Friday, September 5, 2014, 7:30 – 8:45pm

Rowan Jacobsen and Clare Barboza with Langdon Cook: The Apples You Never Knew About

Downstairs at Town Hall; enter on Seneca Street. $5.

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Arts & Culture

There are thousands of apple varieties in North America, but only a few are offered in grocery stores. In Apples of Uncommon Character, James Beard Award-winner Rowan Jacobsen takes readers beyond the Red Delicious and Granny Smiths of the world, offering a look at 123 varieties of this most “uncommon” fruit. Part-cookbook, part-scientific study, Jacobsen’s book explores these apples — from the D’Arcy Spice to the Hidden Rose — giving historical anecdotes, descriptive characteristics, and popular recipe ideas. He’ll be joined by Clare Barboza — the documentary food photographer behind the book’s stunning imagery — and journalist Langdon Cook, author of The Mushroom Hunters. Jacobsen is also the author of A Geography of Oysters.

Presented by: Town Hall, Book Larder, and the Northwest Cider Association, as part of Washington Cider Week and Town Hall’s Arts & Culture series. Sponsored by City Arts.
Town Hall member benefits: Priority seating, discounted onsite book sales.
Tickets: $5.
Doors open: 6:30 p.m.
Learn more: About Jacobsen; about Barboza; about Cook.

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  1. Celia
    Posted July 21, 2014 at 8:05 am | Permalink

    All well and good to learn about wonderful old and new apple varieties. The trick is finding them. Even Farmers’ Market purveyors only occassionally sell a Macoun or Pippin. I can’t grow apples because of coddling moth and apple maggot in my neighborhood. Where can I buy them?

    • Jen
      Posted July 25, 2014 at 12:04 pm | Permalink


      I’m so excited for this talk – hopefully, I’ll be able to go. I’m the Assistant Produce Manager at Central Co-op. In the past few years, each season, we have been able to source almost two dozen varieties of local, WA-grown, Organic Apples over the course of the season. Some of last year’s favorites were Ashmead’s Kernel and Arkansas Black. Personally, I love the Orleans Reinette. The first boxes of Washington apples came in to us this week (McIntosh), but the late summer/early fall is when to really go crazy trying different varieties! Sometimes, the harvests are small, so we may only get 100 lbs. total of a variety. Makes them extra special to hunt down…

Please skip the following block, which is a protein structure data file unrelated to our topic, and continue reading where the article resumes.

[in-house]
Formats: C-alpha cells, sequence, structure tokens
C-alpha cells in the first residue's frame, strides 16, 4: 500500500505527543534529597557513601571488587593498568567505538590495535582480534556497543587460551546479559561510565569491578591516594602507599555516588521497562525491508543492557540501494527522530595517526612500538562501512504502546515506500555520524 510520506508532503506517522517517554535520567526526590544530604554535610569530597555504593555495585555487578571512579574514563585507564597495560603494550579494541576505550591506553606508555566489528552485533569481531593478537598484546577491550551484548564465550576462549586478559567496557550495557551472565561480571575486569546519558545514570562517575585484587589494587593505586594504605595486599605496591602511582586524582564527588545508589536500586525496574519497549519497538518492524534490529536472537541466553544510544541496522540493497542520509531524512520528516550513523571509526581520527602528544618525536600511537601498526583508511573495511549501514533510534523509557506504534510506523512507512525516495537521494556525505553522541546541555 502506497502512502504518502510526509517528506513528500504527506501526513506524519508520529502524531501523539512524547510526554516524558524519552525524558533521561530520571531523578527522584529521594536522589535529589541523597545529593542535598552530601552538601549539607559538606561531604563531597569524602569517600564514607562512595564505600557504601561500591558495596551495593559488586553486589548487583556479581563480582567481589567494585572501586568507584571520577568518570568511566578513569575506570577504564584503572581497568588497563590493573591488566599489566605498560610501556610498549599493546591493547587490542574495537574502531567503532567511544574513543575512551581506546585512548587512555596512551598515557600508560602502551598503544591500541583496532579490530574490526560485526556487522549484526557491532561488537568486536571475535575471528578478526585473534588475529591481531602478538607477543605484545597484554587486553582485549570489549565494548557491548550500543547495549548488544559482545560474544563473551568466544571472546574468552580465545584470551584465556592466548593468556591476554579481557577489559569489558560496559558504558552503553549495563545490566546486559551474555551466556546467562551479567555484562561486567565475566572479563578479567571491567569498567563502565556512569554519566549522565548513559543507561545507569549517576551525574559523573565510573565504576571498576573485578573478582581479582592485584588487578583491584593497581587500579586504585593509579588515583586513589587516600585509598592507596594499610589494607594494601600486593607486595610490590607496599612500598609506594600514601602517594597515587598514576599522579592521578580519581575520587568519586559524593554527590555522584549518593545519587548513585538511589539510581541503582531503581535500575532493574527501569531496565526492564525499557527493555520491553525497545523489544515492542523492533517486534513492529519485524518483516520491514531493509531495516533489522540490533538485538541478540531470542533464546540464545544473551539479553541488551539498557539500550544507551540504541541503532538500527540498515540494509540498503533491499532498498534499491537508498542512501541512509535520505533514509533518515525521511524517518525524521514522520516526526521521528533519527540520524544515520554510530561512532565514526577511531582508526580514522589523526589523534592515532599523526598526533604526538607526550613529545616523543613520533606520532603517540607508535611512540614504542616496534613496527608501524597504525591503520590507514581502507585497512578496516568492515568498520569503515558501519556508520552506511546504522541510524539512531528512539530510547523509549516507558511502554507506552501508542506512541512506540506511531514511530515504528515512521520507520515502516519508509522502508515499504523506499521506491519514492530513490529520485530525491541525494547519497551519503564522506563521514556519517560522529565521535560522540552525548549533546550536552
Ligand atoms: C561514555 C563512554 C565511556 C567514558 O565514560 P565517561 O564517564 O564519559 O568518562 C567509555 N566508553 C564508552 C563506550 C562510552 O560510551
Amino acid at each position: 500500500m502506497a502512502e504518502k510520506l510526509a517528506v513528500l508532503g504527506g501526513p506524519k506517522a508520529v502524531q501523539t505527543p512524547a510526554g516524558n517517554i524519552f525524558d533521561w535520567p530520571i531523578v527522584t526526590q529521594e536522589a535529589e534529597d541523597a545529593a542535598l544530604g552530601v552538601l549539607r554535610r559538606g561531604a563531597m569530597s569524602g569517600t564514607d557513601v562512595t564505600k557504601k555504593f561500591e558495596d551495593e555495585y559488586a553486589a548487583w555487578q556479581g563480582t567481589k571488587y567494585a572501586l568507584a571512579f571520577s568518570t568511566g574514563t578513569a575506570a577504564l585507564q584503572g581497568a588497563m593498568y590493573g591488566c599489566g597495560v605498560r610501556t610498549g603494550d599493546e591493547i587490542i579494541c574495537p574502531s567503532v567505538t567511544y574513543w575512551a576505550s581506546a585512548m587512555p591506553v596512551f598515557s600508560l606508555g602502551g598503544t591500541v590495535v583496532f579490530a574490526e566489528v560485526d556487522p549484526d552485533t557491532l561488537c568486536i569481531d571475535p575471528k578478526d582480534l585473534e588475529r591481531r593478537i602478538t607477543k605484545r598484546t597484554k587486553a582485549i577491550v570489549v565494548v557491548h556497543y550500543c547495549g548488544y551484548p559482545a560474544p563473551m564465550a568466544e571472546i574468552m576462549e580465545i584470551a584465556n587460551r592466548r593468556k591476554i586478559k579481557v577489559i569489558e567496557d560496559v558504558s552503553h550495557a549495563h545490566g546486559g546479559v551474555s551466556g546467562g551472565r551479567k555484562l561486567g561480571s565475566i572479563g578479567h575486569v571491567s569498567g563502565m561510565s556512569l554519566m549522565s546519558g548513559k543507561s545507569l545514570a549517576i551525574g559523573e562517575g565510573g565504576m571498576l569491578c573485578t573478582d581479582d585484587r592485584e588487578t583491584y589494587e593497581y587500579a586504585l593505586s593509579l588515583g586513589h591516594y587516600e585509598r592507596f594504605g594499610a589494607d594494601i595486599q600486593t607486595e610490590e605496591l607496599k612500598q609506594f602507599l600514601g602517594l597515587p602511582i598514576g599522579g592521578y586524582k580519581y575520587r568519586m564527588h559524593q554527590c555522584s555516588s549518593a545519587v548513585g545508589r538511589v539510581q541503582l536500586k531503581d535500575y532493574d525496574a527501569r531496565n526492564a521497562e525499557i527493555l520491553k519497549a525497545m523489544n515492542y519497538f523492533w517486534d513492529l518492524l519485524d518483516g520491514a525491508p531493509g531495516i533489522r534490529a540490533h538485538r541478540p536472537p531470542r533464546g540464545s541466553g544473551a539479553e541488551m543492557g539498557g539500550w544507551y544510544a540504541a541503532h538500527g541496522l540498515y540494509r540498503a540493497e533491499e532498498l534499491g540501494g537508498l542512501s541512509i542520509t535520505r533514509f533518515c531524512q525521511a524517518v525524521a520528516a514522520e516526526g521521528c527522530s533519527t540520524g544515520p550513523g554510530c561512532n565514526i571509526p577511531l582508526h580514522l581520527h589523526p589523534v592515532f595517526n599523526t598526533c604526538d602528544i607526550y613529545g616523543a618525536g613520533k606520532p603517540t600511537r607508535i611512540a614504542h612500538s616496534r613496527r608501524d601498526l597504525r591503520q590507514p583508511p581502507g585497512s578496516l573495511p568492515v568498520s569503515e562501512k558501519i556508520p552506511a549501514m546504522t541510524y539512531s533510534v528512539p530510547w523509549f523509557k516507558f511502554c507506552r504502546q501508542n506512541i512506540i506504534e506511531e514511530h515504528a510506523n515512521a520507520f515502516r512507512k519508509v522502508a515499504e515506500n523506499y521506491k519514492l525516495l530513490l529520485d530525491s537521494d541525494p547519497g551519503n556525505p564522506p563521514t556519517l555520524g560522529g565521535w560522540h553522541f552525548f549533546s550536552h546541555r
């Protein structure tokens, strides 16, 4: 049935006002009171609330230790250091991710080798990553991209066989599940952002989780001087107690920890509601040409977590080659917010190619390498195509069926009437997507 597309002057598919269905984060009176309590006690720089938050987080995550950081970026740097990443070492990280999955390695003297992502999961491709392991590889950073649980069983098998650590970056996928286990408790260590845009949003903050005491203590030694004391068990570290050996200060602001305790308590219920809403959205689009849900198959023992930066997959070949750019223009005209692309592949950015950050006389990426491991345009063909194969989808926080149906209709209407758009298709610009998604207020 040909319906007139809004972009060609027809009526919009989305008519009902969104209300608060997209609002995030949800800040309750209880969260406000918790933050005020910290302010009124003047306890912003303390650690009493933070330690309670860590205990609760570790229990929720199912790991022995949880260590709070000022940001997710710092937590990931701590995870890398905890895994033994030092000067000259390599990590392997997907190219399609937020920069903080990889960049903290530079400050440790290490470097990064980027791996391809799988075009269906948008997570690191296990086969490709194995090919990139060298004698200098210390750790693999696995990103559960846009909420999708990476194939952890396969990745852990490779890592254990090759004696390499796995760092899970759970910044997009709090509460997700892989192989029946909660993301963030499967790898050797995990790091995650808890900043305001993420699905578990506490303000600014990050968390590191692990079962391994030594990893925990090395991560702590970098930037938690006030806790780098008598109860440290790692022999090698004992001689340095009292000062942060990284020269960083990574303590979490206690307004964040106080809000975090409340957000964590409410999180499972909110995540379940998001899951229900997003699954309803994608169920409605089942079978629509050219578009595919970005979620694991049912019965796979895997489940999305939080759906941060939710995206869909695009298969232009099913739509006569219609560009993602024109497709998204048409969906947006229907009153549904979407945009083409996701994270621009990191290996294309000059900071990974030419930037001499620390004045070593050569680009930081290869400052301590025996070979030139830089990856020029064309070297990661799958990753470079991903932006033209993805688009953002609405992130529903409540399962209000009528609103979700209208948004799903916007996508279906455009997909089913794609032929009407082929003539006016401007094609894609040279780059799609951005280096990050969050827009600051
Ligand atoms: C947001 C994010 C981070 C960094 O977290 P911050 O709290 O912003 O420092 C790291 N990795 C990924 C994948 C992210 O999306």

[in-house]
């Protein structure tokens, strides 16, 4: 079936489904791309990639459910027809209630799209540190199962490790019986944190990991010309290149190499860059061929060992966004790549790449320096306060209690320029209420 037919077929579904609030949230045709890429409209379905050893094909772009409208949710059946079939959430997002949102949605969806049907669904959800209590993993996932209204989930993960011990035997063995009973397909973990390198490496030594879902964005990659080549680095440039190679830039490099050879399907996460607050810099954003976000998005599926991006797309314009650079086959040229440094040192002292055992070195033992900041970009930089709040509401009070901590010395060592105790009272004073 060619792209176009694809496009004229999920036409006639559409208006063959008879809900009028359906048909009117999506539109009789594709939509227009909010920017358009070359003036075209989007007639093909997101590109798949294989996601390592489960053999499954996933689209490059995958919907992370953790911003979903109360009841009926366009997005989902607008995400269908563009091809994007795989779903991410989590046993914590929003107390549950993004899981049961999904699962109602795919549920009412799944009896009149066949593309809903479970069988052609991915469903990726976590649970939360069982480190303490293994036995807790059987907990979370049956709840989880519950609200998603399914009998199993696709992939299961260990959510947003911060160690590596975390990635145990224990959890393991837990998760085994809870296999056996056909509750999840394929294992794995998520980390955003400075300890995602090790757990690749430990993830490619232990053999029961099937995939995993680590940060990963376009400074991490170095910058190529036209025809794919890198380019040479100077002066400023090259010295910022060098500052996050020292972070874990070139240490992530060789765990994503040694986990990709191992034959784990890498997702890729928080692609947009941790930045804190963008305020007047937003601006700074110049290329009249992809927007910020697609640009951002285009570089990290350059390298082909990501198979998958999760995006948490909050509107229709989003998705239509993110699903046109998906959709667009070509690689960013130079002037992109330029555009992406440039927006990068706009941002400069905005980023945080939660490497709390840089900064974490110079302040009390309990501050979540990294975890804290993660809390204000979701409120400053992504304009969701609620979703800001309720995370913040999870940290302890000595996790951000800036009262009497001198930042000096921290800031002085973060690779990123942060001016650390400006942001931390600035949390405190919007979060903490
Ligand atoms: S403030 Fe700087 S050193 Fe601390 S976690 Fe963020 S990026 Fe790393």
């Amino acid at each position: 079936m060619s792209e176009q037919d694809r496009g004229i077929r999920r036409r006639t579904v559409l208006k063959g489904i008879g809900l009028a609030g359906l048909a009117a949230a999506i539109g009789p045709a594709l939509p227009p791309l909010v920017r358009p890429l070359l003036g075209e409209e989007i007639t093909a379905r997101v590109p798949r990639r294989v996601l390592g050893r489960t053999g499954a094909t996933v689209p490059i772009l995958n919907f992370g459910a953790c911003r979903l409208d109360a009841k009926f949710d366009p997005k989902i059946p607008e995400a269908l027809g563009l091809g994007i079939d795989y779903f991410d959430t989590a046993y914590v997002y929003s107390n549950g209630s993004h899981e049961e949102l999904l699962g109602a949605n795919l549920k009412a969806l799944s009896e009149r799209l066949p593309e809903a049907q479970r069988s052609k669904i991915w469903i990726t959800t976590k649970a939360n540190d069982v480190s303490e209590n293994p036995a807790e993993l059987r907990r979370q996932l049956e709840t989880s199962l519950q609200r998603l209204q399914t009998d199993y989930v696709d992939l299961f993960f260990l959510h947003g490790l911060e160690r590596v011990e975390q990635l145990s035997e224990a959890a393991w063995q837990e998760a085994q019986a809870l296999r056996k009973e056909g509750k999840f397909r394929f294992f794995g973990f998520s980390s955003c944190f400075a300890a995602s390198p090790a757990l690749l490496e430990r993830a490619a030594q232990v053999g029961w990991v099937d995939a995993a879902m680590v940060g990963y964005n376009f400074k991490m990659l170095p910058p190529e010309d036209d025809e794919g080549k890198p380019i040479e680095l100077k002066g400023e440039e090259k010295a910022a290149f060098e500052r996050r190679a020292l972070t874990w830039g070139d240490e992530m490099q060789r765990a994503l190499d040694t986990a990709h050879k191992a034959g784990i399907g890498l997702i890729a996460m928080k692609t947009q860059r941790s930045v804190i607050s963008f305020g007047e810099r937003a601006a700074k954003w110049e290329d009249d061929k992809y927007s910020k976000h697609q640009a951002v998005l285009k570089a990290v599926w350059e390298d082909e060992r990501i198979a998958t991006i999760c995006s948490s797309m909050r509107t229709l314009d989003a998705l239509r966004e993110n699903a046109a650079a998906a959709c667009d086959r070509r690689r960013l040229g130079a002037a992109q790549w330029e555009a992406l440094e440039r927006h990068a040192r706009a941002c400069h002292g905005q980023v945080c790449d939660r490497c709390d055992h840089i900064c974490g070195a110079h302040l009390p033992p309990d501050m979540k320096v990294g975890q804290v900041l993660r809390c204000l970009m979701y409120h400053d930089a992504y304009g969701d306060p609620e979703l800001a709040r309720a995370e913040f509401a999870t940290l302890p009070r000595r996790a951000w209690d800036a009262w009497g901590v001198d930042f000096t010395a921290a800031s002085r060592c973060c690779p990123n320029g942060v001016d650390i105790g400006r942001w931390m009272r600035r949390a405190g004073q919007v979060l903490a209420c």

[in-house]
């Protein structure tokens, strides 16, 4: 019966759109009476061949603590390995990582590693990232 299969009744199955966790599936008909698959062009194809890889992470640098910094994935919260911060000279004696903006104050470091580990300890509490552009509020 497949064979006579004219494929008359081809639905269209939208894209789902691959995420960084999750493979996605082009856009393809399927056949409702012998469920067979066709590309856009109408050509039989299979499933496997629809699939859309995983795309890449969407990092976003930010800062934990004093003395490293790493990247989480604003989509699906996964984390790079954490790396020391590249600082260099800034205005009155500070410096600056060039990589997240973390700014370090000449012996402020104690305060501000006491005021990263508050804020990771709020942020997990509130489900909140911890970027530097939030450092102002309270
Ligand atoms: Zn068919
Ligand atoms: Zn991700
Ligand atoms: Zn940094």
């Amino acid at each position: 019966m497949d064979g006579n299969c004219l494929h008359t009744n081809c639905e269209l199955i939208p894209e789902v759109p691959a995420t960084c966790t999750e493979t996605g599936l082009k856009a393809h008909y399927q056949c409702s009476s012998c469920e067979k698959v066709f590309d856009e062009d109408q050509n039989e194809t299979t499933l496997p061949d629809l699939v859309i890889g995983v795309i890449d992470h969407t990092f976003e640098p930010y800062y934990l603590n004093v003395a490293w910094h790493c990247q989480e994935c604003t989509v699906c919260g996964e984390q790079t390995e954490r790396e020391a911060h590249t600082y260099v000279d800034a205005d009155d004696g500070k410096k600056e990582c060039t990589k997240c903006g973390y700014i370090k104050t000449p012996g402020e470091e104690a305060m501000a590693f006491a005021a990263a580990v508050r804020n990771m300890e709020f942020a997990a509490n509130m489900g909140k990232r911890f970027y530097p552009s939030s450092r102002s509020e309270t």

• Posted August 26, 2014 at 9:28 am | Permalink

      You can still get good apples despite the present pest populations.
      Check out this post on how to use physical barriers to protect your fruit:

    • Linda
      Posted September 5, 2014 at 3:20 pm | Permalink


      Maggot Barriers do a great job preventing Coddling Moth and Apple Maggot damage if you apply them to your apples early. You can find more information at:

  2. Posted July 23, 2014 at 10:51 am | Permalink

    This event looks wonderful!
    Will this event / talk be taped or recorded?

    Thank you!

    • Town Hall
      Posted July 23, 2014 at 5:45 pm | Permalink

      No word yet on if this event will be recorded but we do try to record as many events as possible for our online Media Library!

      • Peter
        Posted September 8, 2014 at 3:17 pm | Permalink

        Town Hall: please put this talk online! I’m a Seattle native living in the other apple region…the Big Apple and thus unable to attend but am very interested and will be purchasing their book for my library. Thanks.

        • Town Hall
          Posted September 9, 2014 at 12:37 pm | Permalink

          There was a fair amount of “off-mic” conversation but we will do what we can! Thanks for your interest, Peter!

  3. Posted September 4, 2014 at 3:20 pm | Permalink

    Here is an example of the apples you will find at our Farmers Markets later in the fall…Pirus, Calville Blanc de Hiver, Arkansas Black, Pizazz, Orin, Shizuki, Cortlandt, Holstein, Sweet 16, Rubinette, Bramley, Thompkins King, King Solomon, Smokehouse, Cox Orange Pippin, Jonagold, Honey Crunch, Mollie’s Delicious, Macintosh, Jonamacs, Sugar Crisp Golden Supreme, Pink Pearl, Gala, Honeycrisp, Tydeman, Akane. The University District has the most variety and a huge apple celebration called AppleLooza scheduled for Saturday, October 25th. Go to our website ( and sign up for our Ripe and Ready report and get up to the minute reports on when new apple varieties will be available! There is no better selection in the city!

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